Because the groom’s family is from Colombia, I was introduced to the greatness that is the hora loca and while I was hired partially because I already have love for cumbia (I blame B+), the groom put me up on all kinds of newer cumbia jams, including that Systema Solar cut with its slurring rhythms, cheer-a-long hooks, and rhymes en espanõl that sound like they were written circa 1991. Hype.

Speaking of Latin jams, I’d be remiss to not give a huge shout-out to Martin Perna of Antibalas/Ocote Soul Sounds who’s currently living in Houston and reached out to invite me to hang out while I was in town.2 An incredibly gracious host who not only fed me breakfast but hit me with his personal Google map of Houston record stores (no, you can’t see it), including Cactus Music (where the photo above was shot).3 He also laced me with a brand new 7″ featuring two cuts off Coconut Rock, one of which is a cumbia but “Tu Fin, Mi Comienzo” is a slice of frantic funk that’s not to be denied.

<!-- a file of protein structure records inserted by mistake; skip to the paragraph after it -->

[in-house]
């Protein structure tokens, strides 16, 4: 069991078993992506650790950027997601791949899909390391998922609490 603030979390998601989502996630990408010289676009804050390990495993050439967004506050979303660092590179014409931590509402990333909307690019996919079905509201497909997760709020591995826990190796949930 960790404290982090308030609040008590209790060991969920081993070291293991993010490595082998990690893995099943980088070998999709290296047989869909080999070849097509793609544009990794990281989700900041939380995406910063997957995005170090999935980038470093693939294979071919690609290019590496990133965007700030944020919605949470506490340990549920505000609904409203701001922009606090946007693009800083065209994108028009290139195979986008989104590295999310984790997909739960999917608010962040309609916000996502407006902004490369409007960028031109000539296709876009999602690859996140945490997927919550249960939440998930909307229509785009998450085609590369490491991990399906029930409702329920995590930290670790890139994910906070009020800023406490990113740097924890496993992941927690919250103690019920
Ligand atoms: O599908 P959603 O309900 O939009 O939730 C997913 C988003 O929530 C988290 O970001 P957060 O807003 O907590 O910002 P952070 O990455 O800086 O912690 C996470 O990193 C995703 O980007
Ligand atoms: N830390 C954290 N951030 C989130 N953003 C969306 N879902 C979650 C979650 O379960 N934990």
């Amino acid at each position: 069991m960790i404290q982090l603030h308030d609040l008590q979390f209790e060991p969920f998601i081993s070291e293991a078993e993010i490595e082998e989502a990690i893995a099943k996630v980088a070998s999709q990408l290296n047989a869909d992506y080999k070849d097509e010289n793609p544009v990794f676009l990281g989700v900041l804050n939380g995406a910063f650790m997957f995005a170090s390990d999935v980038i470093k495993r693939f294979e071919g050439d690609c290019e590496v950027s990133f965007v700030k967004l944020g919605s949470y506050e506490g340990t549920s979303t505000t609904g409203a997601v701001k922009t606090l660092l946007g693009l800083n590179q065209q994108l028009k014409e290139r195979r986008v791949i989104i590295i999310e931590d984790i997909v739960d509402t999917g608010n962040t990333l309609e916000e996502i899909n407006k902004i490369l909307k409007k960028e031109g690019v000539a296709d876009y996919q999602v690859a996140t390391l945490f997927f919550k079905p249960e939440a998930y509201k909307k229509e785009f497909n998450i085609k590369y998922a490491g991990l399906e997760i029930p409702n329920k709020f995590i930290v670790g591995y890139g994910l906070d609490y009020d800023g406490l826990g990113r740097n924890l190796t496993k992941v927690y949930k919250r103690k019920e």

The Penny & the Quarters remix was a request by the groom; “You and Me” was the “first dance” song but he wanted a remixed version for use as the last song of the night. He asked if I had anyone who might be up for it and I automatically thought of the Prince of Ballard and I’m happy to say, it all worked out. Slick remix too – POB does it again!

Last but not least, in prepping for the wedding, DJ Choimatic told me to try out the Icona Pop. This may surprise some of my readers but I – like my 8 year old daughter – am feeling this. I do indeed, love it. The thing is: I never did get around to playing it at this particular wedding – it’s not the sort of tune you just randomly drop in anywhere – but maybe the next one…


Ok, so all that said, one more thing and this is not a goodbye letter. I promise you.